Bette Carter learned some pretty unique lessons from her battle with cancer. For instance: You don’t have to sleep with frogs.
Q: This weekend, Raleigh hosted the annual Susan G. Komen Race for the Cure, which is the nation’s largest fundraising event for cancer research. This time of year brings back heart-warming memories for you. Explain that.
A: In September of 2011, I was diagnosed with Stage IV breast cancer. The following year, we developed a team and a lot of the teachers, students, and staff at my school (East Wake Academy) got involved, along with a lot of people from my church (Longview Baptist). Our team name was Bette’s Breast Friends. Everyone bought shirts and we had a lot of people turn out for the Race for the Cure. We raised approximately $6,000, and we ended up being one of the top 10 fundraisers that year. To see everyone so supportive was a great experience.
Q: So after almost three years of treatment, are you cancer free?
A: You are never really cancer free. I have metastatic breast cancer, which means it can travel. Mine had spread to the bone. With that kind of cancer, it can eventually pop up somewhere, you just don’t know where. So when you have scans and they come back that no cancer was found, that can also mean no cancer was detected on the scan – it can still be there. I didn’t have chemo or radiation, which you can sometimes avoid if the cancer has not spread to a vital organ. I was able to treat mine with hormone therapy. So far, my scans have been stable. I just have to keep checking.
Q: And that experience inspired you to pay-it-forward, so to speak?
A: Yes, last October, my church announced they were taking a mission trip to Honduras. I like to think I am the kind of person who likes to help others and I try to do that here but I had never really experienced that somewhere else. I knew right then I wanted to go. I had no idea how I would do it – I hadn’t figured out taking time off from work, or who would watch my daughters – I just knew this was something I was going to do. I even signed up my husband to go with me without even talking to him first. There were so many obstacles in going. I couldn’t find any of our birth certificates. None of them. My husband was born in Germany so that made it hard. It eventually all came together and we went. It is something I would like to do again.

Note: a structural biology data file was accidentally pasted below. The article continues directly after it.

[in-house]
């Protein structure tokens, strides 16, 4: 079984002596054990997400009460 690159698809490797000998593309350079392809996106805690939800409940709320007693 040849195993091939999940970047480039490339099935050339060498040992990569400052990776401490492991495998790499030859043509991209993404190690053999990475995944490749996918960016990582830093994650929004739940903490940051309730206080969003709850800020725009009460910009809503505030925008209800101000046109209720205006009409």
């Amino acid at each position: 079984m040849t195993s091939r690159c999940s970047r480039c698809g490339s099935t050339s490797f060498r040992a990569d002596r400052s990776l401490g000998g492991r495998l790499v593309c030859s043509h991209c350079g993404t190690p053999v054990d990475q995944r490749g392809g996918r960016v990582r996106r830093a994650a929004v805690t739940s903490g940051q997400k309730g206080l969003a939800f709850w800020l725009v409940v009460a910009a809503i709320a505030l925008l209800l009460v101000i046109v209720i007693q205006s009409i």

Q: You are a high school teacher who works with exceptional children. That can be such a challenging profession. What made you want to follow that career path?
A: I knew I wanted to be a teacher when I was attending Enloe. In my junior and senior years, I was able to assist in classes with students that had Autism Spectrum Disorder. I was learning a lot about special education and the different labels that existed. The teachers in those classrooms had received training in TEACCH (a program specifically designed to help educators reach students with autism). I just like the way they taught the class – they didn’t try to change the child but were able to meet the student where they were. They knew what worked best for those students, such as structure, scheduling, for example. When I graduated high school, I wanted to go to East Carolina University and major in autism but that was unheard of at the time and my major was mental retardation education. When I graduated and I went to work for Wake County schools, they sent me to TEACCH training. My first job was at Lockhart Elementary. At the time, over 20 years ago, there were not that many classes with autistic children. At Lockhart, I was in a BED class (Behaviorally and Emotionally Disturbed). I was there for a while until Wake County schools transferred me to Millbrook Elementary. By then, the definition of autism was becoming more well-known and you had students, who had not been diagnosed before, beginning to be diagnosed. Eventually, students were diagnosed with Aspergers, which means their’s is more of a social issue and not an education issue. Eventually, I was assigned to Southeast Raleigh High, where they were piloting a program that is similar to what we have here – putting the students in the regular class settings, but also having support from EC teachers who come into the classrooms. We have come a long way in trying to mainstream students.
Q: I have often heard from those who battle cancer that, ironically, it changed their life for the better. How do you feel about that statement?
A: I agree. I don’t sleep with frogs anymore.
Q: Explain please.
A: In the Bible, when God sent the plagues on the Egyptians and the Pharaoh in an attempt to convince him to release the Israelites from slavery, one of the plagues sent was frogs. The frogs were everywhere – in their houses, in their kitchens, where they slept. It made the Egyptians miserable. We all have ‘frogs’ in our lives, whether it is bitterness, self-pity, depression, not being able to forgive, whatever it may be. You have to let those go. ‘Tomorrow’ is one of the worst words in the English language. ‘Today’ is what we have. Today is the day that the Lord has made – we need to rejoice and be glad in that. And we need to let go of our frogs.
Correspondent Dena Coward